There have been many hot takes on Bring Me The Horizon’s sixth album Amo in recent weeks. Many of these have been unfair criticisms levied by those who still haven’t forgiven the band for abandoning straight up metalcore what is now almost a decade ago. I’m not one of those people.
I like their entire discography, but my favourite two albums are That’s the Spirit and Sempiternal, and I grew up on Pendulum and Daft Punk and threw myself head first into Dubstep and then future House. So I’m not coming at this from an anti-electronic angle – I like their pop direction. So everything I’d heard about this album was poised for it to click with me, and quite frankly, it just didn’t. I shall now try and dismantle exactly why I don’t think it resonated, and that’s a lot harder than my usual schtick of fanboying about music that speaks to me.
First, let us talk about what I loved. The collab with Grimes called ‘Nihilist Blues’. This was dark, moody pop that was a progression from their moody pop-rock from That’s the Spirit. Grimes’ airy vocals contrast Oli’s restrained yet still markedly dark delivery. His delivery of “spirit in a tube” reminds me of Katy B’s delivery on the chorus of Katy on a Mission, one of my favourite tracks of all time. The heavy heavy electronic beats are impactful and unforgettable, unlike in many other spots of the album. It makes me wonder: why couldn’t we have got an album of this?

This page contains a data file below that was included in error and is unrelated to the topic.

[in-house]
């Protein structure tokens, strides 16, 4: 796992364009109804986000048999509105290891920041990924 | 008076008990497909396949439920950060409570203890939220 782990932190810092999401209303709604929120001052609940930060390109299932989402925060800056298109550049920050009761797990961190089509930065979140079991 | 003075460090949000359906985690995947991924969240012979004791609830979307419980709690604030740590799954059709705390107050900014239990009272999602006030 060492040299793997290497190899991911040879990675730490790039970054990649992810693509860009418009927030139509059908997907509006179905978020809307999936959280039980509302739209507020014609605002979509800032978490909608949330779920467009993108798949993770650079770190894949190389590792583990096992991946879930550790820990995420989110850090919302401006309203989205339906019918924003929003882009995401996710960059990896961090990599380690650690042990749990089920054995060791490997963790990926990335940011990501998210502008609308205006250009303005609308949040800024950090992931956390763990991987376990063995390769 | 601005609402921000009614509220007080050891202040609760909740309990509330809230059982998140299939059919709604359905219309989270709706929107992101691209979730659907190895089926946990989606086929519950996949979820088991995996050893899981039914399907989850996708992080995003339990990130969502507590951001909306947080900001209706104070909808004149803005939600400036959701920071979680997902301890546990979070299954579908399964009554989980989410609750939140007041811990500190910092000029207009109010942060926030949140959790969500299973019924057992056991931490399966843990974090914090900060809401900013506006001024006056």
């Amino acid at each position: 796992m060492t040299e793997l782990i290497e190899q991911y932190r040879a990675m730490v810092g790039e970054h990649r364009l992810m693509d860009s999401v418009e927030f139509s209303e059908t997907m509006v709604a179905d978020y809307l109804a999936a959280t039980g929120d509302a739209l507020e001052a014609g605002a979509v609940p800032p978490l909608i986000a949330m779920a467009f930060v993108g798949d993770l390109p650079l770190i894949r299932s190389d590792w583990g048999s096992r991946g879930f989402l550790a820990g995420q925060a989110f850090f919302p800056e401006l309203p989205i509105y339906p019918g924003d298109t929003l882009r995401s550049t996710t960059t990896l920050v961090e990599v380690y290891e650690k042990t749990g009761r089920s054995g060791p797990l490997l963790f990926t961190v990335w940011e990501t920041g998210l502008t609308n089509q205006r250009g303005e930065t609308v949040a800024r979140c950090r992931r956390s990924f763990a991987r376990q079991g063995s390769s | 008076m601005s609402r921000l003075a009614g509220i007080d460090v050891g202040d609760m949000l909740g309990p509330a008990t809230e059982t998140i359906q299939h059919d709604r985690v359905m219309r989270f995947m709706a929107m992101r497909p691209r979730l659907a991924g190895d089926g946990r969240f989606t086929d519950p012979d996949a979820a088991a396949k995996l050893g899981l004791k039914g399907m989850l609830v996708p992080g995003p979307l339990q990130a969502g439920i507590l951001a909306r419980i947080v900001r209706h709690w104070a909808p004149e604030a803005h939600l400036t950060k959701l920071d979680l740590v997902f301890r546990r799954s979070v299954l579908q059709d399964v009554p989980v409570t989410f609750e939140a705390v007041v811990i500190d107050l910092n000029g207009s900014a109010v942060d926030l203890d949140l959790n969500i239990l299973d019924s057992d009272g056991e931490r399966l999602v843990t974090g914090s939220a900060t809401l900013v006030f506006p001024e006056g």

There is no consistent atmosphere or mood here
‘Heavy Metal’ gave me a good laugh. A song called with such a title that is actually a rap about the metalheads who still won’t give up on giving them stick for making pop records is humorous. All the punches land and the chorus is catchy. Other shoutouts are the incredibly catchy chorus of ‘Medicine’ which still jams despite cringy 14-year-old Tumblr lyrics. The riff of ‘Wonderful life’ which is distorted in an interesting way and ‘Why you gotta kick me when I’m down’ is heartfelt with an excellent electronic breakdown at the end.
A key point here amongst all these points is that nothing I said I liked in the above two paragraphs were within two songs of each other. This is a bloated and incoherent album. Outwith ‘I apologise if you feel something’ which wouldn’t work as anything other than an intro track – it isn’t a full track – this album is as well played on shuffle as listened through in order.
We have a spooky and eerie intro which leads straight into the bombastic, overblown cringefest that is ‘Mantra’. It is catchy but I can’t shake the feeling the riff is just Club Foot given the spinal tap treatment and the lyrics are again a letdown. I forgive the lyrics on That’s the Spirit because I like the atmosphere of the record but there is no consistent atmosphere or mood here so it just comes off as an aberration. You can tell they recorded it after the album was finished specifically to be a single. I presume the album was meant to transition straight from the intro to ‘Nihilist Blues’, which would make far more sense.
It made no impression whatsoever